Malaysia’s pump prices among lowest globally – thanks to subsidies

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petronas gas stationMalaysians enjoy some of the lowest petrol pump prices among the major world economies, according to a new study by UHY, the international accountancy network, Bernama reported.

UHY says that Malaysia offers subsidies of 30 per cent for petrol and 40 per cent for diesel, reducing fuel costs to a considerably lower price than many major developed economies, in particular European countries. This means that the cost of filling the tank of a Ford Transit van with diesel in Malaysia amounts to RM159 ($49) – just a third of the cost of filling up in the UK where diesel prices are highest.

UHY says that as diesel is used in the majority of commercial vehicles, this subsidy is great for businesses.

In comparison, the UK, France and Germany all levy taxes of at least 60 per cent on petrol, and between 40 per cent and 60 per cent for diesel.

UHY says that while environmentalists argue that petrol taxes are important in cutting greenhouse gas emissions, the transport lobby and SMEs say that keeping the costs down is vital for all businesses.

Liquefied Petroleum Gas, a more environmentally-friendly alternative to petrol or diesel, is taxed at zero per cent, but does not attract a subsidy.

UHY adds that this study is a reminder of the importance of maintaining tight control on the levels of business taxation, especially as the recovery from recession starts to gather pace.

“Emerging market economies are much more focused on growth, and providing assistance to businesses through lower taxation and subsidies where necessary,” says Alvin Tee, Senior Partner of UHY in Malaysia.

“The Malaysian economy is one that levies low taxes on consumption in general, and focuses on direct taxation of businesses, such as through corporation tax, as the key generator of revenue,” he added.

UHY states that most emerging economies have considerably lower levels of taxation on fuel than developed economies.The fuel subsidies in Malaysia are reported to cost the government an estimated $14 billion per year. The subsidies have also led to issues with the smuggling of fuel into neighbouring China and Indonesia, which have a much higher cost of fuel.

Alvin Tee says: “While the Malaysian government does lose a lot of money by having a fuel subsidy, it has determined that it makes such a contribution to the country’s strong GDP growth that it is willing to accept the loss.”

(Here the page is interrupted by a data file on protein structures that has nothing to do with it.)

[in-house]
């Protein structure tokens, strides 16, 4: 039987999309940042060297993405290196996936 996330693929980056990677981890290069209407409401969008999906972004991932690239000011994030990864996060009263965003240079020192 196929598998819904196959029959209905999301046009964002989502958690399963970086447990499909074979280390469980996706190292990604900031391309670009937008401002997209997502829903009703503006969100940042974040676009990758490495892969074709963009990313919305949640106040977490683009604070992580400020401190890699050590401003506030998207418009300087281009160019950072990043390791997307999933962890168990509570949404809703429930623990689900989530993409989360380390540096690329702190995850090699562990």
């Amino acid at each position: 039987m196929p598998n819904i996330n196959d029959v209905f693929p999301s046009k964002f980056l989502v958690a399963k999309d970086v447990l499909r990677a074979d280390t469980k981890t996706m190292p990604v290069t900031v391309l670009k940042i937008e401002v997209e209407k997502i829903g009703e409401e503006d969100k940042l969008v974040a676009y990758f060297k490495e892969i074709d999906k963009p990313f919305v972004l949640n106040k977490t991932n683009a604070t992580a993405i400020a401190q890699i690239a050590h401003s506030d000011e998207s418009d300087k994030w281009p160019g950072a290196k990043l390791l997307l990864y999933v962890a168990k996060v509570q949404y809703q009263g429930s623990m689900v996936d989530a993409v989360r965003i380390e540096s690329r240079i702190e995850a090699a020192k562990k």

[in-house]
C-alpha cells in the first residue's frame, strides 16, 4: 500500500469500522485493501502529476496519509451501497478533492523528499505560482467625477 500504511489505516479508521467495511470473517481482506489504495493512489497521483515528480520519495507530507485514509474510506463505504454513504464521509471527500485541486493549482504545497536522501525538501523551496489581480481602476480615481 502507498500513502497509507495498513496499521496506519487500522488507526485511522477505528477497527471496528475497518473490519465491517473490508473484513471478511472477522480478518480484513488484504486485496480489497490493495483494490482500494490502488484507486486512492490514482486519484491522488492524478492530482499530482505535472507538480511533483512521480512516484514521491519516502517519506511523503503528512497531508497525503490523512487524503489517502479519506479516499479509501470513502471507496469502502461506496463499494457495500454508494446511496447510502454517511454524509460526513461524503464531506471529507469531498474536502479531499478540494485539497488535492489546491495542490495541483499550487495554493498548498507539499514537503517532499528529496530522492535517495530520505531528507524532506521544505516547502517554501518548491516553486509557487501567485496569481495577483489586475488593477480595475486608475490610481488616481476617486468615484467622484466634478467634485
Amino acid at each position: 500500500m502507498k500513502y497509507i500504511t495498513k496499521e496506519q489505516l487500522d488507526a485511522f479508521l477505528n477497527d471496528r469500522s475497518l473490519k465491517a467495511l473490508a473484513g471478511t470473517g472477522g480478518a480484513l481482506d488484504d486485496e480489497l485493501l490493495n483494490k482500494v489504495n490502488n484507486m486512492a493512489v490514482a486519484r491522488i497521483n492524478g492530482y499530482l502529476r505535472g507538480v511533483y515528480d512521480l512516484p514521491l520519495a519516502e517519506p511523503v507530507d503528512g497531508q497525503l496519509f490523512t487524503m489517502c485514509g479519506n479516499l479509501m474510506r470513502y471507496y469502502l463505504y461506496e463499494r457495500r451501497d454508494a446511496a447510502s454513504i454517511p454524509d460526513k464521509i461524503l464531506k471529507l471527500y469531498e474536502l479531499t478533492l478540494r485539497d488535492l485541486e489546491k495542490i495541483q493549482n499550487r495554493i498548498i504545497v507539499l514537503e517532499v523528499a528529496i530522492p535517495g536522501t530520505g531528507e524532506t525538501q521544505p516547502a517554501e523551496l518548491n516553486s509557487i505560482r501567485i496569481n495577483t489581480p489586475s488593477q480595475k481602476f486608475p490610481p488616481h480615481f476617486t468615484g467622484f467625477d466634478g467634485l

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Reading Time: 2 minutes

Malaysians enjoy some of the lowest petrol pump prices among the major world economies, according to a new study by UHY, the international accountancy network, Bernama reported.

Reading Time: 2 minutes

petronas gas stationMalaysians enjoy some of the lowest petrol pump prices among the major world economies, according to a new study by UHY, the international accountancy network, Bernama reported.

UHY says that Malaysia offers subsidies of 30 per cent for petrol and 40 per cent for diesel, reducing fuel costs to a considerably lower price than many major developed economies, in particular European countries. This means that the cost of filling the tank of a Ford Transit van with diesel in Malaysia amounts to RM159 ($49) – just a third of the cost of filling up in the UK where diesel prices are highest.

UHY says that as diesel is used in the majority of commercial vehicles, this subsidy is great for businesses.

In comparison, the UK, France and Germany all levy taxes of at least 60 per cent on petrol, and between 40 per cent and 60 per cent for diesel.

UHY says that while environmentalists argue that petrol taxes are important in cutting greenhouse gas emissions, the transport lobby and SMEs say that keeping the costs down is vital for all businesses.

Liquefied Petroleum Gas, a more environmentally-friendly alternative to petrol or diesel, is taxed at zero per cent, but does not attract a subsidy.

UHY adds that this study is a reminder of the importance of maintaining tight control on the levels of business taxation, especially as the recovery from recession starts to gather pace.

“Emerging market economies are much more focused on growth, and providing assistance to businesses through lower taxation and subsidies where necessary,” says Alvin Tee, Senior Partner of UHY in Malaysia.

“The Malaysian economy is one that levies low taxes on consumption in general, and focuses on direct taxation of businesses, such as through corporation tax, as the key generator of revenue,” he added.

UHY states that most emerging economies have considerably lower levels of taxation on fuel than developed economies.The fuel subsidies in Malaysia are reported to cost the government an estimated $14 billion per year. The subsidies have also led to issues with the smuggling of fuel into neighbouring China and Indonesia, which have a much higher cost of fuel.

Alvin Tee says: “While the Malaysian government does lose a lot of money by having a fuel subsidy, it has determined that it makes such a contribution to the country’s strong GDP growth that it is willing to accept the loss.”

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